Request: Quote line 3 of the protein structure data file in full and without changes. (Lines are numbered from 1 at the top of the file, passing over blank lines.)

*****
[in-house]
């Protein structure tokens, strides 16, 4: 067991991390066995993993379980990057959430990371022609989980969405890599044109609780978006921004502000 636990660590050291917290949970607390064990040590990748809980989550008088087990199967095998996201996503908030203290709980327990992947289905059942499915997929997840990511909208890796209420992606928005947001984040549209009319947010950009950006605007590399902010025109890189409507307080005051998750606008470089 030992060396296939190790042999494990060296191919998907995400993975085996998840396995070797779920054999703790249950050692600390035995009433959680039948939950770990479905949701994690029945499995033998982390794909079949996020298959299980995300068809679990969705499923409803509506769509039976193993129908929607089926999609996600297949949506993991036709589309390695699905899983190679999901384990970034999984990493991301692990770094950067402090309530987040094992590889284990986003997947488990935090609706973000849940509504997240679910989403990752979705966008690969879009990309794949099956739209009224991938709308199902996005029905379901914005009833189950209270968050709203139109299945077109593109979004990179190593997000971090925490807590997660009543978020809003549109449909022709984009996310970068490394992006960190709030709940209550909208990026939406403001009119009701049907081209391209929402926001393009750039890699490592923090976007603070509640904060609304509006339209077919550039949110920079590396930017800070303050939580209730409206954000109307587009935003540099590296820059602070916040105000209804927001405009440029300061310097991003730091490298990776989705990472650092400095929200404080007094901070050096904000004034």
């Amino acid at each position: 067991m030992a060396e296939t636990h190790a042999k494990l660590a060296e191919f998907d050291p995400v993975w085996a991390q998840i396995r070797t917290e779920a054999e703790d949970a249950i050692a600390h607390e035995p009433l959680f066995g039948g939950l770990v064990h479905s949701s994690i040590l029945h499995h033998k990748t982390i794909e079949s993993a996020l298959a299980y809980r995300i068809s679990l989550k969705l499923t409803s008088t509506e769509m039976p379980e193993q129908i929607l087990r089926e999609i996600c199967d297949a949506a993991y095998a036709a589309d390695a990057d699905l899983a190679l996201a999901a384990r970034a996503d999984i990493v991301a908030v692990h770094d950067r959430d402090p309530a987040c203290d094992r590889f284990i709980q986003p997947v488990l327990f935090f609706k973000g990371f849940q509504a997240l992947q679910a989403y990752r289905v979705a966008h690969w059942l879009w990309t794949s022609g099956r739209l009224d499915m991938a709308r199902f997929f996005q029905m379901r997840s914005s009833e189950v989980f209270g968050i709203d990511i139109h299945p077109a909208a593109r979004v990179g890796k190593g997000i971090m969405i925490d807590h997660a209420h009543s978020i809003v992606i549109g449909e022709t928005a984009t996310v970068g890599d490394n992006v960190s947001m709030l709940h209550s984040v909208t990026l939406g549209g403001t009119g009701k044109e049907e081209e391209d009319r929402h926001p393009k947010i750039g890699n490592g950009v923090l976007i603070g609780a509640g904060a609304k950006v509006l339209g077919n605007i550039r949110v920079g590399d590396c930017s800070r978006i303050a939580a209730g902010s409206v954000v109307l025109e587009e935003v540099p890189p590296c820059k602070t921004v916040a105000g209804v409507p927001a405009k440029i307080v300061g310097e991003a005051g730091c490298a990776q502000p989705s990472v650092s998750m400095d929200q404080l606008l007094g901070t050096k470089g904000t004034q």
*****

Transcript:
């Amino acid at each position: 067991m030992a060396e296939t636990h190790a042999k494990l660590a060296e191919f998907d050291p995400v993975w085996a991390q998840i396995r070797t917290e779920a054999e703790d949970a249950i050692a600390h607390e035995p009433l959680f066995g039948g939950l770990v064990h479905s949701s994690i040590l029945h499995h033998k990748t982390i794909e079949s993993a996020l298959a299980y809980r995300i068809s679990l989550k969705l499923t409803s008088t509506e769509m039976p379980e193993q129908i929607l087990r089926e999609i996600c199967d297949a949506a993991y095998a036709a589309d390695a990057d699905l899983a190679l996201a999901a384990r970034a996503d999984i990493v991301a908030v692990h770094d950067r959430d402090p309530a987040c203290d094992r590889f284990i709980q986003p997947v488990l327990f935090f609706k973000g990371f849940q509504a997240l992947q679910a989403y990752r289905v979705a966008h690969w059942l879009w990309t794949s022609g099956r739209l009224d499915m991938a709308r199902f997929f996005q029905m379901r997840s914005s009833e189950v989980f209270g968050i709203d990511i139109h299945p077109a909208a593109r979004v990179g890796k190593g997000i971090m969405i925490d807590h997660a209420h009543s978020i809003v992606i549109g449909e022709t928005a984009t996310v970068g890599d490394n992006v960190s947001m709030l709940h209550s984040v909208t990026l939406g549209g403001t009119g009701k044109e049907e081209e391209d009319r929402h926001p393009k947010i750039g890699n490592g950009v923090l976007i603070g609780a509640g904060a609304k950006v509006l339209g077919n605007i550039r949110v920079g590399d590396c930017s800070r978006i303050a939580a209730g902010s409206v954000v109307l025109e587009e935003v540099p890189p590296c820059k602070t921004v916040a105000g209804v409507p927001a405009k440029i307080v300061g310097e991003a005051g730091c490298a990776q502000p989705s990472v650092s998750m400095d929200q404080l606008l007094g901070t050096k470089g904000t004034q």